If gluteus maximus is weakened in CP children, so they cannot stand from sitting position. Anterior pelvic tilt will be there. All day-to-day activities cannot be possible like children cannot be able to sit to stand, sanding, walking, stair climbing, and squatting.

Dodd et al. conducted a study on a systemic review of the effectiveness of strength-training programs for people with CP. The trials suggested that training can increase strength and may improve motor activity in people with CP without adverse effects.[9]

Carmick used neuromuscular electrical stimulation (NMES) as an adjunct to a task-oriented physical therapy program in three children with hemiplegia due to CP and concluded that NMES may enhance muscle contraction and provide sensation so that a child can add a weak response with effective result and assist in improving motor control.[10]

Daichman et al. examined the effect of NMES on impairment and functional skill in 13-year-old child with spastic diplegic CP. NMES was administered to the right quadriceps muscle every other day for 6 weeks, after intervention, the right quadriceps strength was increased.[11]

van der Linden et al. stimulated gluteus maximus in 22 ambulant children with CP. The experimental group received stimulation 1 h a day 6 days a week for 8 weeks apart from regular exercise. The result showed no statistical or clinical improvement in the experimental group.[12]

In a study investigating the muscle strength of children without disabilities and children with CP, Wiley and Damiano concluded that the strength of the gluteus maximus is particularly reduced in comparison with other lower limb muscles in children with CP.[13]

Artificial walking technologies, such as step-initiated, multichannel NMES, can substantially improve gait patterns and promote muscle strength in children with spastic CP. NMES may also be applied to specific lumbar–sacral sensory roots to reduce spasticity.[14]

Recruited 75 children were randomized into control, Kinesio Taping (KT), and NMES groups. NDT was applied to all children four times a week for 4 weeks. The results showed sitting subset of gross motor function measure (GMFM) and kyphosis values improved significantly in all groups (all P < 0.01), yet change levels were more prominent in the KT and NMES groups than the control group. Moreover, NMES group showed better improvement.[15]

Recruited 32 children (15 females, 17 males; mean age 10 years, 8 months; age range 5 years, 5 months–18 years, 1 month) with unilateral spastic CP and a Gross Motor Function Classification System of level I or level II were randomly assigned to either the 8-week daily NMES treatment group or control group (usual or conventional treatments). The results showed at week 8, the treatment group demonstrated significantly (P < 0.05) increased muscle volumes for tibialis anterior, anterior compartment, medial and lateral gastrocnemius, and dorsiflexion strength not only when compared to their baseline values but also when compared to the control group.[16]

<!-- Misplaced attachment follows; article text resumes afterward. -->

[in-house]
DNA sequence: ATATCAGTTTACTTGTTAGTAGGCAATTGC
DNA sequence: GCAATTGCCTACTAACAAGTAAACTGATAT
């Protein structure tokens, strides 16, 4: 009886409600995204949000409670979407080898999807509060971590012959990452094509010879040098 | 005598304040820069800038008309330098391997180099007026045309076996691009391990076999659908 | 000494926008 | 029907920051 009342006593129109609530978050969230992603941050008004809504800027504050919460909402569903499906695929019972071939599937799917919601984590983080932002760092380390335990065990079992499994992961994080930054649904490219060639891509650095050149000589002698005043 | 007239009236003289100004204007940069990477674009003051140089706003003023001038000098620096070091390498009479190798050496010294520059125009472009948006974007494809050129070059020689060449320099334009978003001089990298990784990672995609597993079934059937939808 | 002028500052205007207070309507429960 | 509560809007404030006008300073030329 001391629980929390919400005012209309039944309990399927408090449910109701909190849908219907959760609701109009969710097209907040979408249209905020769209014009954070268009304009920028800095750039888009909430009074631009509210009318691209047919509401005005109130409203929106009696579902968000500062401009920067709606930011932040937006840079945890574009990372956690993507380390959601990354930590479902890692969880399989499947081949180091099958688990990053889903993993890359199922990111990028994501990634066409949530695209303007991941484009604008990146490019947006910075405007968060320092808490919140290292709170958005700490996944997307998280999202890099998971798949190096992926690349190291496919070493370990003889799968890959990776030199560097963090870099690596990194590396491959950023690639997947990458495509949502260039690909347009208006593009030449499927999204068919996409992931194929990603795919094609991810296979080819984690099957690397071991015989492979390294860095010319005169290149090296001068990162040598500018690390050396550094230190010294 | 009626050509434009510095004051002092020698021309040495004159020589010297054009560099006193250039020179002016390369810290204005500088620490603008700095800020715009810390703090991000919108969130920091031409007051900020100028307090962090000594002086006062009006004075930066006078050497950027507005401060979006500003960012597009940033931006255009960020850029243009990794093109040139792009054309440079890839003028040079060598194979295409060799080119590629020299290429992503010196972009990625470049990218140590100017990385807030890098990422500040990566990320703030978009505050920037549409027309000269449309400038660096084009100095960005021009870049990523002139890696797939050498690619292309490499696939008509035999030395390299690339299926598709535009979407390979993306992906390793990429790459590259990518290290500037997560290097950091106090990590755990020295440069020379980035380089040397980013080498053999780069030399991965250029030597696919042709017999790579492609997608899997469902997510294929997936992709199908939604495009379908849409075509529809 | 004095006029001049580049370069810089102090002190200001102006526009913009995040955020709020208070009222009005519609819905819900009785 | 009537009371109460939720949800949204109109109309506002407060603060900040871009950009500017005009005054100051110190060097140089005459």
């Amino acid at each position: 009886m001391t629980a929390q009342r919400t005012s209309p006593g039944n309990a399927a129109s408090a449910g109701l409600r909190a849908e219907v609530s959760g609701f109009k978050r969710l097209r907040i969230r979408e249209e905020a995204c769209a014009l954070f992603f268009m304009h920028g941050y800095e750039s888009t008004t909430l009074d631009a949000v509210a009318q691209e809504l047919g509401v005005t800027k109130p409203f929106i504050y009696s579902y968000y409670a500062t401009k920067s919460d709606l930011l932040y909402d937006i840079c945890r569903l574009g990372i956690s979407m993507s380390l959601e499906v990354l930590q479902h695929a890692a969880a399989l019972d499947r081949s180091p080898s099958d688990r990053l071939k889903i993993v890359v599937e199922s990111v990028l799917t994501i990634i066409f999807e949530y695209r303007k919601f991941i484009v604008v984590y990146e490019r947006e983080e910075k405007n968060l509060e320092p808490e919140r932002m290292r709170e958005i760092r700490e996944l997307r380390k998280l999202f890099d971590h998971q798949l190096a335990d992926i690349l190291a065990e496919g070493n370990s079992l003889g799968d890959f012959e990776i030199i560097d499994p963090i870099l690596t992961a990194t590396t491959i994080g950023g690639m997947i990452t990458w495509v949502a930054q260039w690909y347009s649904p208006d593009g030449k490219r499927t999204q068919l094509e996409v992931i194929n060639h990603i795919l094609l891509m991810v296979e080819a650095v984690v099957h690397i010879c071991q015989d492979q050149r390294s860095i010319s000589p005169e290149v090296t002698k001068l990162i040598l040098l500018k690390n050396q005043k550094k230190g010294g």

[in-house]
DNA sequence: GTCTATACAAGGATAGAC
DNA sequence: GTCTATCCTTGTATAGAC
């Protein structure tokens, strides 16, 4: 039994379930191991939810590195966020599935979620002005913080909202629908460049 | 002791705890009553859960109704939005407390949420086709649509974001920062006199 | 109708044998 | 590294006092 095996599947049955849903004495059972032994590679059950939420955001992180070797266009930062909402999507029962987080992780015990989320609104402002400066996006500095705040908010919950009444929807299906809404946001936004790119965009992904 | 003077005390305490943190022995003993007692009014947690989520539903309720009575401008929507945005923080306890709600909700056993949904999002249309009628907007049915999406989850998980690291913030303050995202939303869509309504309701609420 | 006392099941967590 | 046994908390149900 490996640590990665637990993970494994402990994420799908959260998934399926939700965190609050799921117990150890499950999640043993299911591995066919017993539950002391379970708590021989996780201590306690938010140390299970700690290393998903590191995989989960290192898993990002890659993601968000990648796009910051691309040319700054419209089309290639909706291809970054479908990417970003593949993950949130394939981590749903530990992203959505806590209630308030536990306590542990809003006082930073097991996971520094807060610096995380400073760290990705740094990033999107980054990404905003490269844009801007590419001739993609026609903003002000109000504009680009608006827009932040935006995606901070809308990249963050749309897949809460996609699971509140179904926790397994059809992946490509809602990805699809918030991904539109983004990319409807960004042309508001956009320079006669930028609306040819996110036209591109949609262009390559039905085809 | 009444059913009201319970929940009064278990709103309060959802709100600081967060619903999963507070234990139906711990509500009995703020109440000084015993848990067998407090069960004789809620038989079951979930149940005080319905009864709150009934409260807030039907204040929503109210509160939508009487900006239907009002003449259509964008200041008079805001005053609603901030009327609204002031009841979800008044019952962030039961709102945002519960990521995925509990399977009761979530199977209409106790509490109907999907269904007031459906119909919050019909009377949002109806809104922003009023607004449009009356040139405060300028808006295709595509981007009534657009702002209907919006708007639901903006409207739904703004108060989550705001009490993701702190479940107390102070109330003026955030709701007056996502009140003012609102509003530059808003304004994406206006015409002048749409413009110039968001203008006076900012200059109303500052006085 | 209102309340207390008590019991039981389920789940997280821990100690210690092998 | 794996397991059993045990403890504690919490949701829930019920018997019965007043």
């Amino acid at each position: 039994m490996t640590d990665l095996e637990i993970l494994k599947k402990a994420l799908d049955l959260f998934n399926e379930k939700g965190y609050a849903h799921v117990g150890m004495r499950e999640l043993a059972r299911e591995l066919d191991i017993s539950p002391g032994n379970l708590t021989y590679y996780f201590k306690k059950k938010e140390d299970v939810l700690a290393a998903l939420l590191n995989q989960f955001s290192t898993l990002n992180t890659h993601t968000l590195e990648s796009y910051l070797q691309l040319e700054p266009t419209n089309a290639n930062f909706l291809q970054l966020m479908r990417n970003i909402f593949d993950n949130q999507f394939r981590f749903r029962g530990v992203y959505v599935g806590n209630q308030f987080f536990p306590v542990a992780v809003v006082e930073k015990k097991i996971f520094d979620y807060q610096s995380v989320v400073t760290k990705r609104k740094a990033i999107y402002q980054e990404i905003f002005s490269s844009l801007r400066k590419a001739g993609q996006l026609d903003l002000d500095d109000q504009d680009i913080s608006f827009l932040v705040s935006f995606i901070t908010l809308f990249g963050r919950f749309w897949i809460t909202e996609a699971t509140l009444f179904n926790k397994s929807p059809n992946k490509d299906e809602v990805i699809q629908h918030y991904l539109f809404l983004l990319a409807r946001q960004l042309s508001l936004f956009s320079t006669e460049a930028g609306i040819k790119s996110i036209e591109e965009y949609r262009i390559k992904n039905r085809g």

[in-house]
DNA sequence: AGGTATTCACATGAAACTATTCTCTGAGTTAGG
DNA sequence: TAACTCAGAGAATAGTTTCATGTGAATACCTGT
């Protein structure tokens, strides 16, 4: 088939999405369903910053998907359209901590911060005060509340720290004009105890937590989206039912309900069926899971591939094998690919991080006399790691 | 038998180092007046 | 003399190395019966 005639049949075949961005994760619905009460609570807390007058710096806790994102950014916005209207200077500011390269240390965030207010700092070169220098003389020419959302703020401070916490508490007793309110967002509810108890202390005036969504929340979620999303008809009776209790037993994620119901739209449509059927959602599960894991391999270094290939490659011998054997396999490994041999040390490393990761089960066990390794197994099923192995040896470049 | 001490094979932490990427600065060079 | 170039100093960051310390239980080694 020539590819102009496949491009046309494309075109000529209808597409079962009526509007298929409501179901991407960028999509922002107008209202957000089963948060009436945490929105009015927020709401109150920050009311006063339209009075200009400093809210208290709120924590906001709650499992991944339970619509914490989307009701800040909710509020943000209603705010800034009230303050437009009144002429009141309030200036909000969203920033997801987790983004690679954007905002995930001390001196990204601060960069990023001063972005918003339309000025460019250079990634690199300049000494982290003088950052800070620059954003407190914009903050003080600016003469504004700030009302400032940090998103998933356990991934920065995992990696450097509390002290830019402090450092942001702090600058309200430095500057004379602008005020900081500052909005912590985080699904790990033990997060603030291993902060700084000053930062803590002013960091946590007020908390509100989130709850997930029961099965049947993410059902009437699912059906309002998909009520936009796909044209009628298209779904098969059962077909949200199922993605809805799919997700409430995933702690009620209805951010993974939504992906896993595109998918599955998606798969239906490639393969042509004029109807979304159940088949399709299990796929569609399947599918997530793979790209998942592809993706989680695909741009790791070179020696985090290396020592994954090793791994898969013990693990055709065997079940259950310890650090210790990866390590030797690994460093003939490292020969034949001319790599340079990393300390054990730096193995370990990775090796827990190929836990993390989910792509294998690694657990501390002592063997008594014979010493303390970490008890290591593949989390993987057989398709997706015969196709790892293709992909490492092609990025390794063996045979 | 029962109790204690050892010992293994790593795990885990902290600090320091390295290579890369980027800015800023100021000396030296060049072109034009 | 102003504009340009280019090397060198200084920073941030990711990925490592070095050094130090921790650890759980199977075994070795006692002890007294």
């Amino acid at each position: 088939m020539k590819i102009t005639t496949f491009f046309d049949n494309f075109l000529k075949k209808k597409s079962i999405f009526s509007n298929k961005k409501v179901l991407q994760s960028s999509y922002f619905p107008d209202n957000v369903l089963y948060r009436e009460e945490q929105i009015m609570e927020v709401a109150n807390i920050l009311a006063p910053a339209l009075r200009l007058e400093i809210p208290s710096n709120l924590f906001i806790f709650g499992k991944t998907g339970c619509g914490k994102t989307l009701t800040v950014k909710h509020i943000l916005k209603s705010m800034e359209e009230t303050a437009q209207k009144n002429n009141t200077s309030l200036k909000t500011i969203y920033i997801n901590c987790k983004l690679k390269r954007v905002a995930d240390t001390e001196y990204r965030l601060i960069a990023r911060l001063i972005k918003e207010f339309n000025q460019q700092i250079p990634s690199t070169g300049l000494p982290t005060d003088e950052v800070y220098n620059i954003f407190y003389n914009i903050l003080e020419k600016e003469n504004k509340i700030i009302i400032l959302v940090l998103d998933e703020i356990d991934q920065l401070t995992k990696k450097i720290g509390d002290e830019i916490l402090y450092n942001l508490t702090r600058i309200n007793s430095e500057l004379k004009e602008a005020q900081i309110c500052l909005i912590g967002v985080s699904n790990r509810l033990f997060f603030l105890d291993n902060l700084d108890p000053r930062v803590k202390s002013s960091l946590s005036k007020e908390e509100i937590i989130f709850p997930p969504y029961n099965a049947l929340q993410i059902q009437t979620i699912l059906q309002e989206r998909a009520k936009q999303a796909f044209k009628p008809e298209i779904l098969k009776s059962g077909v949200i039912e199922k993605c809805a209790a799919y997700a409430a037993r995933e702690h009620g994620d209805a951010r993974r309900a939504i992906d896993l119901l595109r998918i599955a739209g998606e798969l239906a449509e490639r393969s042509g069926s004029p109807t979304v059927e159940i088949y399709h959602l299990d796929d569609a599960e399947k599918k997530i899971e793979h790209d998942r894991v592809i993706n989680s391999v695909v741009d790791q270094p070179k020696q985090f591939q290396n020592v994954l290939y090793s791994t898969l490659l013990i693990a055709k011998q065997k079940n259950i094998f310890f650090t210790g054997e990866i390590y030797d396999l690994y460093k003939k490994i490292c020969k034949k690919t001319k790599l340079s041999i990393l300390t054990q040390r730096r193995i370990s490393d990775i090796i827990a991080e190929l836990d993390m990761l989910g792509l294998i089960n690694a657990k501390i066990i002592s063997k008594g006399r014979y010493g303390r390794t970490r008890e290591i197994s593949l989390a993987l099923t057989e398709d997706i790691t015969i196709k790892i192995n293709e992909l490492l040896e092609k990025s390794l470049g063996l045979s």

Methodology

  • Study design: A pretest–posttest experimental study design was used in the study
  • Sample size: 30 children randomly allocated to two groups by chit picking. Group 1: Conventional therapy and NMES (n = 15). Group 2: Conventional therapy and functional strengthening exercises (n = 15)
  • Study duration: The study duration was 6 weeks
  • Setting: This study was conducted at Pediatrics unit of Department of Physiotherapy, SVNIRTAR, Cuttack. Approval was accorded by the Institutional Ethical Committee.


Inclusion criteria

Children diagnosed as spastic diplegic CP of either sex in the age group ranging from 3 to 12 years, could understand and follow commands given by the therapist, and could stand independently or with one-hand support for at least 10 s and not under any antispastic drug.

Exclusion criteria

Children with types of CP other than spastic diplegia, history of convulsions, with impaired cognitive function, any recent surgical procedure for correction of deformity, soft-tissue release, etc., congenital diaphragmatic hernia or any other fixed deformity, under any antispastic drug therapy.

Procedure

The mean age of children in Group 1 was 6.6 years and there were 3 girls and 12 boys in the group. The mean age of children in Group 2 was 4.9 years and there were 1 girl and 14 boys in the group.

Informed consent was obtained from parents of children who fulfilled inclusion and exclusion criteria and randomly assigned to Group 1 and Group 2 by picking up chits, marked 1 and 2. Group allocation was done by one therapist. Pretest measurements of gluteus maximus strength and pelvic tilt were made by another therapist, treatment were carried out by the third therapist.

Measurement of isometric strength of gluteus maximus by modified sphygmomanometer

Kaegi et al. found that the modified sphygmomanometer appears to be practical to use, and the high correlations found in this study for the elbow extensors suggest that reliable measurements can be obtained with this instrument.[17] Toohey et al. in a systemic review found that sphygmomanometer appears to be reliable for assessment of isometric muscle strength around hip.[18] The patients were tested in supine position, with a wooden block placed under the lower one-third of thigh, the hip at 30° flexion, neutral rotation and abduction, and knee at 40° of flexion. The arm cuff of modified sphygmomanometer was placed between the thigh and the wooden block. Patients were asked to relax and the arm cuff was inflated to a baseline pressure of 20 mmHg. Patients were asked to extend the hip by pressing the arm cuff as much as possible. This process was performed three times with a 5s resting period between each repetition. The mean of three readings was taken and the same was repeated for the other side. The baseline pressure (20 mmHg) was subtracted from the mean reading. This reading was taken as the strength of gluteus maximus in mm of Hg.